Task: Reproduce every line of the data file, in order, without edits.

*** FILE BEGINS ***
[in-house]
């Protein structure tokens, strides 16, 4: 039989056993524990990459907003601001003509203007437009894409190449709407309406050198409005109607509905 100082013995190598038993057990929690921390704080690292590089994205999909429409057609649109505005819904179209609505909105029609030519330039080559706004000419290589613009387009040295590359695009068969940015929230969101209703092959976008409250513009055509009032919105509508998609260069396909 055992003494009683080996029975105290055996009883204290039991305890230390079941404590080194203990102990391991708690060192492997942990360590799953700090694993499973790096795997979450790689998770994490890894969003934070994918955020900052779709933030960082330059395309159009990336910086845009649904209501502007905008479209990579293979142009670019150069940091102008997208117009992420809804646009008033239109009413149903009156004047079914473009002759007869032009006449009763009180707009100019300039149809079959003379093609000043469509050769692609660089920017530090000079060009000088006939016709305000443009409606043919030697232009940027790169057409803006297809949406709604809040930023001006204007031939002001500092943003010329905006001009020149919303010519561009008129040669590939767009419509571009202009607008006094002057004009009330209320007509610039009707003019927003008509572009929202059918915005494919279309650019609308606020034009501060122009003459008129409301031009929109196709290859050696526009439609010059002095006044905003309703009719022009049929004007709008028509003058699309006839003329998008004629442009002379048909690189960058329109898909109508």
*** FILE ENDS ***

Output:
[in-house]
């Protein structure tokens, strides 16, 4: 039989056993524990990459907003601001003509203007437009894409190449709407309406050198409005109607509905 100082013995190598038993057990929690921390704080690292590089994205999909429409057609649109505005819904179209609505909105029609030519330039080559706004000419290589613009387009040295590359695009068969940015929230969101209703092959976008409250513009055509009032919105509508998609260069396909 055992003494009683080996029975105290055996009883204290039991305890230390079941404590080194203990102990391991708690060192492997942990360590799953700090694993499973790096795997979450790689998770994490890894969003934070994918955020900052779709933030960082330059395309159009990336910086845009649904209501502007905008479209990579293979142009670019150069940091102008997208117009992420809804646009008033239109009413149903009156004047079914473009002759007869032009006449009763009180707009100019300039149809079959003379093609000043469509050769692609660089920017530090000079060009000088006939016709305000443009409606043919030697232009940027790169057409803006297809949406709604809040930023001006204007031939002001500092943003010329905006001009020149919303010519561009008129040669590939767009419509571009202009607008006094002057004009009330209320007509610039009707003019927003008509572009929202059918915005494919279309650019609308606020034009501060122009003459008129409301031009929109196709290859050696526009439609010059002095006044905003309703009719022009049929004007709008028509003058699309006839003329998008004629442009002379048909690189960058329109898909109508």